Promotional Jealousy

Question to Ask the  Workplace Doctors about jealousy over promotion:

I was recently promoted to manager over two of my peers who had actually been in the department longer than I have. I’ve been there 21 years; one has been there 29 years and the other 33 years.We are all supervisors and now I will be their supervisor and they feel that they should’ve gotten the job. How do I handle this jealousy and what should I do, if anything, to curtail any tension?

Signed, Uneasy

Dear Uneasy:

You are no new hire; 21 years on the job is not really much different in tenure than those two in the department who you will now supervise. Longer tenure is not the major criteria for who is promoted. From here, I assume that those who made the decision to promote you to manager two peers, based it on your competence and ability to work with people. Take quiet pride and assurance in that.

You ask: How do I handle this jealousy and what should I do, if anything, to curtail any tension? You do what you were hired to do. Keep communication open, but don’t be not overly dependent with your own superior. In this new position, you will be expected to see the big picture; your department’s interaction with other departments and especially with internal and external customers.

The key issue is what your department delivers and the satisfaction of those who need your product and/or services. The term TQM, although not so popular of a couple of decades ago, symbolizes the mindset that is a precondition of delivering high quality. Focus on that. More importantly, engage your peers and encourage them to engage those they supervise in the pursuit of quality.

What might that mean for your department is something that I can’t know from here, but I do know that it entails:

· Cutting waste–wasted supplies, wasted energy, wasted time, and wasted money. You can engage those who you now supervise in a Cut Waste Effort.

· Making numbers count; six sigma might not apply to your operations, but what undoubtedly matters is cost. Engage those you say are peers in making numbers visible and understood. I’ve seen posted days without defects, without safety errors, without absences, and with what is put out the door without defects and redos.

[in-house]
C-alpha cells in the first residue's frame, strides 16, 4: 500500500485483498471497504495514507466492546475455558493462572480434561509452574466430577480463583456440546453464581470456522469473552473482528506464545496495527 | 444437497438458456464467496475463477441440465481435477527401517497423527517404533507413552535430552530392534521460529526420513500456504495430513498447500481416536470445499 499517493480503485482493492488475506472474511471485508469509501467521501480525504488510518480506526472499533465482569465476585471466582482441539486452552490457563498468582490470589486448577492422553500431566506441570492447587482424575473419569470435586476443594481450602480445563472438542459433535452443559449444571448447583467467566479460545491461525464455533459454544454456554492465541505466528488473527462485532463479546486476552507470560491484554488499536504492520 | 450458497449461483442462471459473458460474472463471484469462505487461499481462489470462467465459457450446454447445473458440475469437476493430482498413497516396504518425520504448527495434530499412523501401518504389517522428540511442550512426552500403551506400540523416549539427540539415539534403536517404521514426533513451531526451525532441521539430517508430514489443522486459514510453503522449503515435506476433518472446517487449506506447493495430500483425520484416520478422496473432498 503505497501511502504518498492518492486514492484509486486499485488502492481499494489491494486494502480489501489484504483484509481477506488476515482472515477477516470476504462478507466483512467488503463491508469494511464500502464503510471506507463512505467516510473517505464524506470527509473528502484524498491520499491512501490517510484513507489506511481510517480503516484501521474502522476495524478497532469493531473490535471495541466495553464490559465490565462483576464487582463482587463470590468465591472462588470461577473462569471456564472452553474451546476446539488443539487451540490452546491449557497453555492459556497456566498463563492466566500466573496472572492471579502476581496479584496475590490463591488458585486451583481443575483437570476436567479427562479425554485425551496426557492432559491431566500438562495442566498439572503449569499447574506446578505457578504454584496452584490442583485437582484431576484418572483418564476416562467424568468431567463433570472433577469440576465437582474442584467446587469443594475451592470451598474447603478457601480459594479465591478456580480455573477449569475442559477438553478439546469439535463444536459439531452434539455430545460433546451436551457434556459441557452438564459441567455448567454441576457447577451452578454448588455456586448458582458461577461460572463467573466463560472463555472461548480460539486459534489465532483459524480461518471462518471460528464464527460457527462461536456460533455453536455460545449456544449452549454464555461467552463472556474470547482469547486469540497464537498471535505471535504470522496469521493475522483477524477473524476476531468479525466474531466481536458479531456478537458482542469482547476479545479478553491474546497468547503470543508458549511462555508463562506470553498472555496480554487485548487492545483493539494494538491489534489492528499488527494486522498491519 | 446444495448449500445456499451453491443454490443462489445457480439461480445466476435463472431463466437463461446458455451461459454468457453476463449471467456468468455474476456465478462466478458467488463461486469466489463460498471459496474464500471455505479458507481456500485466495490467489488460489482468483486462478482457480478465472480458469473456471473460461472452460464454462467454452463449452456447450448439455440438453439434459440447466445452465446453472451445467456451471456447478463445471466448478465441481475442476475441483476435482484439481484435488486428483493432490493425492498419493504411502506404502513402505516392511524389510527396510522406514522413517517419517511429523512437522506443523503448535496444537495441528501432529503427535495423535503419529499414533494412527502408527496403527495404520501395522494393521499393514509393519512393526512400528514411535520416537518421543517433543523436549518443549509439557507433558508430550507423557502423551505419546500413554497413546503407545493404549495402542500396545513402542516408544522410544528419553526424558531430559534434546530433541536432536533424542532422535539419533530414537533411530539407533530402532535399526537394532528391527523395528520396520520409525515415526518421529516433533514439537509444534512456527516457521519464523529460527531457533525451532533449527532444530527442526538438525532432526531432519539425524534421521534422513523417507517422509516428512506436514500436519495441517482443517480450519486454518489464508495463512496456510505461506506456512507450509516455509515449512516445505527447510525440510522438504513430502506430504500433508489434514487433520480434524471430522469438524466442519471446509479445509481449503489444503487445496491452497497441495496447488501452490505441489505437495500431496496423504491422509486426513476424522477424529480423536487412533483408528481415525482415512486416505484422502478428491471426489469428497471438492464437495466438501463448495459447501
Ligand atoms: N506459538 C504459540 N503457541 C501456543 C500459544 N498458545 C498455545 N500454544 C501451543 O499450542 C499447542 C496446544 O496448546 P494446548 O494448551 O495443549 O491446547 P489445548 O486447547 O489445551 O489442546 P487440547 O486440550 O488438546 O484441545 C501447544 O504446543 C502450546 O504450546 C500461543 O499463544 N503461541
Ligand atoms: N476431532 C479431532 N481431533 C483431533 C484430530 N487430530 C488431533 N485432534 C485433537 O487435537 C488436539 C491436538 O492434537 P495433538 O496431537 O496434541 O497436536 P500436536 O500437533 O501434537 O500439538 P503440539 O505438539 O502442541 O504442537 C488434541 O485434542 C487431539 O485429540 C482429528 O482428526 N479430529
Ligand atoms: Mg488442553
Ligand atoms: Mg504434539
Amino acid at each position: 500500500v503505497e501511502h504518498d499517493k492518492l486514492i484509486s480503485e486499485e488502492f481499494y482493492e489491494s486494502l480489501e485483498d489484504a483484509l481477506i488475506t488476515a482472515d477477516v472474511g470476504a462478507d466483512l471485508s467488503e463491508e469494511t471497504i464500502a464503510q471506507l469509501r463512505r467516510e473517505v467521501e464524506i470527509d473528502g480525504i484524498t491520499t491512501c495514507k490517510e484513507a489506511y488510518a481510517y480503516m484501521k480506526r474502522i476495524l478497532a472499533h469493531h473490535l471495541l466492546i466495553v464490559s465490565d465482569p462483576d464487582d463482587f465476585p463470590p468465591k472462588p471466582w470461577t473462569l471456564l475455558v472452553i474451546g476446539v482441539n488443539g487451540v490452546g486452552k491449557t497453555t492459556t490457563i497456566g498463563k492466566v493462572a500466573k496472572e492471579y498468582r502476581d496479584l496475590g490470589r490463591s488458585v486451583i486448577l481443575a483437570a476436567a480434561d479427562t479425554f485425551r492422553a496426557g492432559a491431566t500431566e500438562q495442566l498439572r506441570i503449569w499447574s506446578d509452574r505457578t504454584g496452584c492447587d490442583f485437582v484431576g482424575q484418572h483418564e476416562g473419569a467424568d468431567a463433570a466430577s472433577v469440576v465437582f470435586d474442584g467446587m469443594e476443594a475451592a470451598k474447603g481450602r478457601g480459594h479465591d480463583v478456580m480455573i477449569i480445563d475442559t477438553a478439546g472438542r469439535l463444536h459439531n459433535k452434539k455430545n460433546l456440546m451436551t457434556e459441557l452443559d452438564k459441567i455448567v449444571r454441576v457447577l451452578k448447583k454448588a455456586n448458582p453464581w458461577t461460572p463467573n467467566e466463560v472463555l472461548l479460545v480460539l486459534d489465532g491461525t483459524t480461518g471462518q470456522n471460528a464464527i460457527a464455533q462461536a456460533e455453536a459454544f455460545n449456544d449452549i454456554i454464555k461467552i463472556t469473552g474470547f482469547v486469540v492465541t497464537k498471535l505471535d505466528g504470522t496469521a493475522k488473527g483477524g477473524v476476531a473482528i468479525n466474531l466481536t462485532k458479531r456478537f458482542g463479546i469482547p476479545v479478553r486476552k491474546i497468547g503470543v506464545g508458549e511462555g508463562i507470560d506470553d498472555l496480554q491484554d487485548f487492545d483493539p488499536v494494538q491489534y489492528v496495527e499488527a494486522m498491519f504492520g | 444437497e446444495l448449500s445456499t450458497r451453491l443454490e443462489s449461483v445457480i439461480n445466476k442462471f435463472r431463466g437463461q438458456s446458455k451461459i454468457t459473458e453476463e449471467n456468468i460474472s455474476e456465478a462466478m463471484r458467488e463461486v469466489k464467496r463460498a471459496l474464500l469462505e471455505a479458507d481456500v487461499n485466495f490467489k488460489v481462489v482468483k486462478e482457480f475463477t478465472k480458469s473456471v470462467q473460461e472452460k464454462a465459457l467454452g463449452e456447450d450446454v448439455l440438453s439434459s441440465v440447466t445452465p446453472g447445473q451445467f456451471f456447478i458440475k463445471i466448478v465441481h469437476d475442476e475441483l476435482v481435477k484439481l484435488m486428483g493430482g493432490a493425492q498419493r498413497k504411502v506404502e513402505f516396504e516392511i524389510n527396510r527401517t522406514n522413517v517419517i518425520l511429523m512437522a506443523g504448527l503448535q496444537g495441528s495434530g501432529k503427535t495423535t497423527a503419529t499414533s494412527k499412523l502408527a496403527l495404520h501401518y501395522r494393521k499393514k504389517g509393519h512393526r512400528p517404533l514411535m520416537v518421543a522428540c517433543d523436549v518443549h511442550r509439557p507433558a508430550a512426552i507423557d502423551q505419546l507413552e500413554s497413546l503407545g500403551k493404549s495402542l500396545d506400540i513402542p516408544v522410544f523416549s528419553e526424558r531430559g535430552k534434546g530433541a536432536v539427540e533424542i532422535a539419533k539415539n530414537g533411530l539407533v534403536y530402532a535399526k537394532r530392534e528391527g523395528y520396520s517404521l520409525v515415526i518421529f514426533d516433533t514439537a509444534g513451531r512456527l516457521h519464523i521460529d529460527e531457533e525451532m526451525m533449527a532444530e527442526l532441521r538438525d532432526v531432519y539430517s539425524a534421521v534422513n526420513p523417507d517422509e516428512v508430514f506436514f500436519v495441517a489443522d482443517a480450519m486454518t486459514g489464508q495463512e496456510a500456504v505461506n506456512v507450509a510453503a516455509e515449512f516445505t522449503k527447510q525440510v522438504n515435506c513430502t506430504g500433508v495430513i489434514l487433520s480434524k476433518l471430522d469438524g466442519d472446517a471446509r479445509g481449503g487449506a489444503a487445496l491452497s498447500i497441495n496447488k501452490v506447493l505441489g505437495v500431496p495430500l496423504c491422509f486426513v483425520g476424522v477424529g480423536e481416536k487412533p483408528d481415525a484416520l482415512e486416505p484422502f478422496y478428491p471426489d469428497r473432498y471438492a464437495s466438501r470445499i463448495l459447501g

· Think team. You now have been named leader of two supervisors with a bit longer tenure than you. I don’t know if your department functioned as a team, before, but it can do so now. How? Start by thinking WEGO. That is my four-letter word for thinking how working together with hands, head, and heart takes and makes big WEGOS.

By that I mean getting to team-mindedness begins with a leader who has skull sessions with all on the team. They are so busy at working as if they collectively owned their department and workplace that there is no time for jealousy. Each week they huddle and plan what needs doing. They applaud what has gone well and confront what need correction. They cheer each other on. They continuously innovate, in both small and big ways.

· If you see evidence of jealousy or sense it is present, you might have a candid time out meeting with these two peers. Tell them that you understand they might have wanted the position and that you know it will not be an easy job without their support and cooperation. You might also hammer out do and don’t rules about how you and they want to communicate; about what, when, how often, and where. Talk about talk; how you talk to one another, what you don’t gossip about, how you deal with rumors and criticism. Getting them involved in do and don’t communication rule making can set the tone for shared-leadership.

Do any of these suggestions address your desire to curtail tension and jealousy? Obviously, you want to follow the ways things have been done in the past, but you also can help shape a workplace in which you and those you supervise want to come to work, and feel you are genuine stakeholders in the future of your workplace. I will be interested in what you learn; about managing. It a continuous learning experience.

William Gorden